Ivan Camilleri’s Times of Malta story on two law graduates passed by the reviewing board of judges for their warrant in spite of a criminal record makes for great reading. And it caused something of a stir.

First a summary of the facts: eight years ago Yanica Barbara and Thomas Sant were found guilty and given suspended sentences for theft and document falsification. In spite of their conviction they continued with the law course at university ignoring warnings that they would not be able to acquire a warrant to practice the profession.

A long established rule is that a lawyer must be a person of good repute. That requirement is there because people need to trust their lawyers and their warrant is a quality control certificate. It does not prove they’re qualified to practice law in academic terms. Their law degree does that. Since no one can know what someone will be up to in their future, the only measure of good repute is what they have done in their past.

I understand the justice with mercy argument. I understand the ‘give them a chance’ plea. But are we going to ignore your average client who is putting their confidence and trust in their lawyer in the hope she or he would not swindle them or somehow shaft them?

Will Yanica Barbara and Thomas Sant necessarily be crooks all their lives? I do not know and if there’s any faith left in human decency I would hope not. That is why no one suggests that for their little bit of fraud in their youth they are thrown in a cell and the key is lost.

Should they be lawyers? Again I do not know. But I do know that the rule for a long time has been that no one should be a lawyer if they’ve committed a prisonable offence and I cannot see why that rule should be broken for convenience’s sake. Nor even that it should be changed because here we have two people we want to help out.

One cannot but think that we are prepared to make exceptions because of connections and influence the persons concerned enjoy. This sort of rule bending, even breaking, does not happen in most people’s lives.

Take for example any ordinary Jane who wants to work for the bus company. Our laws also require good repute for bus drivers because people trust them to drive them around safely for money and a bus driving license is a certificate of reliability issued by the state.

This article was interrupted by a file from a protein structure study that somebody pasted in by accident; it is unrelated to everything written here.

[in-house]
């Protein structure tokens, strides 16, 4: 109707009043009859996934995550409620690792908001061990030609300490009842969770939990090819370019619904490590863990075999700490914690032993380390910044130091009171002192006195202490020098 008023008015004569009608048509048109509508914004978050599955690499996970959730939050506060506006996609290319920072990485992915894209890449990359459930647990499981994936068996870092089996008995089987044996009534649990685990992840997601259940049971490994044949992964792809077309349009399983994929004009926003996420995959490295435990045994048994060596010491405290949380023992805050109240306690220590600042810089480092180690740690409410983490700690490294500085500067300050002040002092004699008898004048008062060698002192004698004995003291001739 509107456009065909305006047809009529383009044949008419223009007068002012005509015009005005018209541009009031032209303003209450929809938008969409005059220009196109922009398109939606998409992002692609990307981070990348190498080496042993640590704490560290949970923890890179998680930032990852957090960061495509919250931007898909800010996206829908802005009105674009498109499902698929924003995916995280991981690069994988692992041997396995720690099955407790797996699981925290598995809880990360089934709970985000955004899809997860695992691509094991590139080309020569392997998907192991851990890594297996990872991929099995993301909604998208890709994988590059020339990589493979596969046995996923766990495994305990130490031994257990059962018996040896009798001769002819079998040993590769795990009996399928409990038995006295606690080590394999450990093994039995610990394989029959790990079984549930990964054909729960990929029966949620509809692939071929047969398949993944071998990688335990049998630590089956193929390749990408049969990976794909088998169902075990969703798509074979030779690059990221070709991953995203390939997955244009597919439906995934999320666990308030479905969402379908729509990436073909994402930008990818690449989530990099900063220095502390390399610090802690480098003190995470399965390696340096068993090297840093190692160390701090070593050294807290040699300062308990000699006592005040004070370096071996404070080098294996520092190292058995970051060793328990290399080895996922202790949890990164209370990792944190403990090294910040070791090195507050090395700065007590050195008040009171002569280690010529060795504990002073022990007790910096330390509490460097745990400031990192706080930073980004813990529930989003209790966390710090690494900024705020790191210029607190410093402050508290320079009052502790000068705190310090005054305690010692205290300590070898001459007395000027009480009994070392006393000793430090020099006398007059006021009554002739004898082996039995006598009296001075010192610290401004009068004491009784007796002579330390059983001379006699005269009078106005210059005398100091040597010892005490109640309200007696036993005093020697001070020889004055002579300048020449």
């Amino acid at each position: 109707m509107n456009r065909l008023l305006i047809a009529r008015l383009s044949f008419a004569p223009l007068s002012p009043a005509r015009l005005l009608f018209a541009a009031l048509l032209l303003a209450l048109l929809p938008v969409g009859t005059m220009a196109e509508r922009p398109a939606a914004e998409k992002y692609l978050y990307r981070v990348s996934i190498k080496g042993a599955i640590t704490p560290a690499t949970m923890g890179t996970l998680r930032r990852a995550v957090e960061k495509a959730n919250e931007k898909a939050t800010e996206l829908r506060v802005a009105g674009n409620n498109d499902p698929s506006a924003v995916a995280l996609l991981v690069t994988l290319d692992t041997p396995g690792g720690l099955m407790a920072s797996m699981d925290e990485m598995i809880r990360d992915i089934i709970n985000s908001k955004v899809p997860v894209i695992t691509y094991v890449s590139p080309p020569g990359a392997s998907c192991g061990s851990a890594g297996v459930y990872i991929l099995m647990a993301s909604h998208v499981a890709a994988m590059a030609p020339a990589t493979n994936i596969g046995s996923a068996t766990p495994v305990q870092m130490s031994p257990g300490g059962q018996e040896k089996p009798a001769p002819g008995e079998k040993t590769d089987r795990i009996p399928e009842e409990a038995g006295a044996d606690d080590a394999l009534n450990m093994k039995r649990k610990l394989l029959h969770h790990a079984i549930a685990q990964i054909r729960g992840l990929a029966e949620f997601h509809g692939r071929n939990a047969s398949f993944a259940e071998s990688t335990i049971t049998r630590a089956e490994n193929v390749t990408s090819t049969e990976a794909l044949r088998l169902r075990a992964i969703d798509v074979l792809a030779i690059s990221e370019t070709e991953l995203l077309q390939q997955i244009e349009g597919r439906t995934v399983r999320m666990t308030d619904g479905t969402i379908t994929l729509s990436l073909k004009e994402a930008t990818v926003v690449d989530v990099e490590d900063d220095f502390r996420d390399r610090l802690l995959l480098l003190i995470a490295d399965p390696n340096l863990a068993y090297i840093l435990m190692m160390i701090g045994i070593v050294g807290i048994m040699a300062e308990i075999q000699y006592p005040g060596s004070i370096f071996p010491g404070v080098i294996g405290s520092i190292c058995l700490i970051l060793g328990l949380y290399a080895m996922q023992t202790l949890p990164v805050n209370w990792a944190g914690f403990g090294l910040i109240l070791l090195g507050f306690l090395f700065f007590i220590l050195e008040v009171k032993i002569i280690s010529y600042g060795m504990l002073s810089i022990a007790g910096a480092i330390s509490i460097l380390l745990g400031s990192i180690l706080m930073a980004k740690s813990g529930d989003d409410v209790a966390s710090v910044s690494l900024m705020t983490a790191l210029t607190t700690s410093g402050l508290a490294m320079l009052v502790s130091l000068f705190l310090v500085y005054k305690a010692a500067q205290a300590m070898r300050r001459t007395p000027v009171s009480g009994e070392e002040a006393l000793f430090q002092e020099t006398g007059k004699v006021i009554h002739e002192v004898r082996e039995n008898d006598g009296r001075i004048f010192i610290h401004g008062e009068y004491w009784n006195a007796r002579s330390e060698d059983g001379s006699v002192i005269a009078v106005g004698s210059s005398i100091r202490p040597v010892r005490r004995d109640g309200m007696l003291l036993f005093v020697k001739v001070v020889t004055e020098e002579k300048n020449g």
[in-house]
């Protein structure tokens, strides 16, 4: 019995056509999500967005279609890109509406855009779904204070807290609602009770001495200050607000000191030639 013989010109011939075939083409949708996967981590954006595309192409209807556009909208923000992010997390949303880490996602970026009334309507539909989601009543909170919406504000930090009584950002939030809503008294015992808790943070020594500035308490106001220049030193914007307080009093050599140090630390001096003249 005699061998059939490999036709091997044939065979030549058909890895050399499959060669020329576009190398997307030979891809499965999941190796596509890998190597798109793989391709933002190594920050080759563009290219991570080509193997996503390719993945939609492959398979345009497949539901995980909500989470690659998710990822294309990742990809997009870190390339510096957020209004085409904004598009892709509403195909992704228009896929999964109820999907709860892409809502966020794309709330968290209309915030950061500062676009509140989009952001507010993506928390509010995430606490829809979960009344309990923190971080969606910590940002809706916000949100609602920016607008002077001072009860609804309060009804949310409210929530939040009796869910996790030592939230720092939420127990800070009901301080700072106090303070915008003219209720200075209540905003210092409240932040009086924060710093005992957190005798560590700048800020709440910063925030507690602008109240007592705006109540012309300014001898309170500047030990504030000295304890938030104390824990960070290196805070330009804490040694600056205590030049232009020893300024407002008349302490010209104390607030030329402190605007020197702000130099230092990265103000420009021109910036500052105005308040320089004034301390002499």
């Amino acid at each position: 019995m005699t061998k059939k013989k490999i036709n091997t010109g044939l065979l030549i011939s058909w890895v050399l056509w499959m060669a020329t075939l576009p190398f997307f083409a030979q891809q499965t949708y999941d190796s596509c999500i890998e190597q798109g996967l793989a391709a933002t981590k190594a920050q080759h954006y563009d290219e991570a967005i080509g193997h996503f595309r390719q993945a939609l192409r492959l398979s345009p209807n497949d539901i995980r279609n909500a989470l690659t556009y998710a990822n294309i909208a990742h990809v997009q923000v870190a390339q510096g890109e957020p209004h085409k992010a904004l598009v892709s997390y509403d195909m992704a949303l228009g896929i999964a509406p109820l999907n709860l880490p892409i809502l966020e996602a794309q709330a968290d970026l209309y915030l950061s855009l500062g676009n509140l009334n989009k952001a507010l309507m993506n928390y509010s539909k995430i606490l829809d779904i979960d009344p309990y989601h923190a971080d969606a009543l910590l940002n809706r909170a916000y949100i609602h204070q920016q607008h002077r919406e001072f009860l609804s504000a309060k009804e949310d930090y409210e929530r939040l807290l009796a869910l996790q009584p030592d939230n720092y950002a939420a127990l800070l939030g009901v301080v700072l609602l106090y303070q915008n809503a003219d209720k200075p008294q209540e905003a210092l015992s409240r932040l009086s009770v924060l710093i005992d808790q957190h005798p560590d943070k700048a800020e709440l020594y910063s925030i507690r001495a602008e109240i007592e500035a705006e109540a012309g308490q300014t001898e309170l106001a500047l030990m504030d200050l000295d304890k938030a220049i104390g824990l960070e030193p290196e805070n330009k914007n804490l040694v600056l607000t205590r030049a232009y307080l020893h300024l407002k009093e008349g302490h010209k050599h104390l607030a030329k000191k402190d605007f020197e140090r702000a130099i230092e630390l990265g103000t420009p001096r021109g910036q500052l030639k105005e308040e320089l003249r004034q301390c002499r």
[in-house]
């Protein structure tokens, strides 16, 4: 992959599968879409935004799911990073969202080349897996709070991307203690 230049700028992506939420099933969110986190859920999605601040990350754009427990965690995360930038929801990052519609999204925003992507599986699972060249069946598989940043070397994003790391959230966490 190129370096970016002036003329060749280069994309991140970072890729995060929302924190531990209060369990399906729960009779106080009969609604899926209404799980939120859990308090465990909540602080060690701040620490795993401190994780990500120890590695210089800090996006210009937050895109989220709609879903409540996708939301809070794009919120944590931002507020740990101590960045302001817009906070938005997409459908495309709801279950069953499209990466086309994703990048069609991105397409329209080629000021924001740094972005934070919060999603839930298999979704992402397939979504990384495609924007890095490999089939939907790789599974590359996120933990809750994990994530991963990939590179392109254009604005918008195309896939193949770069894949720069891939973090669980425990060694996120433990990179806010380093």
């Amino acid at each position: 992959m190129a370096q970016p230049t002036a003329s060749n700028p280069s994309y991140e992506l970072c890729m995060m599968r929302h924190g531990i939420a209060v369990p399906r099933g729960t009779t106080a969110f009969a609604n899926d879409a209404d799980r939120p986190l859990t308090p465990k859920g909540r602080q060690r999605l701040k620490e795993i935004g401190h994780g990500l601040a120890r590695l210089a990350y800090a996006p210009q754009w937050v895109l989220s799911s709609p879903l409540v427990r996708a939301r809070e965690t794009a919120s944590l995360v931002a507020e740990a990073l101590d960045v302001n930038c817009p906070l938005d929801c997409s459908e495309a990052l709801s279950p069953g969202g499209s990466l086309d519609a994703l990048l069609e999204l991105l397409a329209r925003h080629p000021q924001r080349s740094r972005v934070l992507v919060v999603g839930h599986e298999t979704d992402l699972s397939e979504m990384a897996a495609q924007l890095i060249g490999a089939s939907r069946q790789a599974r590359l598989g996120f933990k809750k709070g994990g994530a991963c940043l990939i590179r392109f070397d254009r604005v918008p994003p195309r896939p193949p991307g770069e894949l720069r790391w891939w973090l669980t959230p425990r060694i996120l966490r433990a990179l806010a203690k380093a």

Any ordinary Jane with exactly the same conviction on her record as Yanica Barbara’s or Thomas Sant’s would not be able to acquire a bus driver’s license. The law does not permit it. And it cannot be changed either because laws governing the licensing of bus drivers, unlike the law on lawyers, is established at a European level.

If Yanica Barbara or Thomas Sant, wanted to be bus drivers, they would stand no chance. Sad, I agree. But serious rules are not bent or broken for the convenience of individuals, even well connected ones.

The two appear to have assumed for a long time their very specific situation would be catered for. Their LinkedIn profiles introduce them as lawyers. That may or may not be illegal in and of itself. I leave that to the experts. But while their future remains at the mercy of a government’s willingness to change the law to let them through, they could have perhaps shown a little bit more circumspection.

They may have had good reason to be confident. Yanica Barbara’s career in the very sensitive national representation in Brussels has clearly overlooked her criminal record. Not unusual given that the number two in that office is a convicted homophobic pornographer.

People with prison sentences on their record struggle to work anywhere. But Ms Barbara, nay Dr Barbara, works in one of the most coveted and sensitive offices in the entire civil service. Frankly being warranted as a lawyer should be a walk in the park now.

Their confidence may also be informed by what happened to Martin Bajada who continued to be commissioned by magistrates as a court expert in spite of a prior conviction for fraud.

Clearly members of the judiciary entrusted with enforcing the law are willing to bend it or even break it when the outcome is convenient to them. This stops being justice with mercy. It stops being justice altogether.

It is simply unfair on people who have no choice but follow the rules.

Robert Musumeci will say I’m being holier than thou. Although I do not have prisonable offences on my record I am, by his definition of not being a virgin, disqualified from having an opinion on other people’s faults, criminal records included.

But there’s a nihilistic logical extension to that argument. If everyone’s indiscretions are to be ignored as no one is pure enough to judge them, we can do away with rules altogether. And indeed we are having this discussion because this has become a country where, if you know the right people, all will be forgiven. For the rest it will be another matter.

As Silvio Camilleri had put it, with this manner of selectively applying the law, we can just as well declare our society run by the rule of delinquents.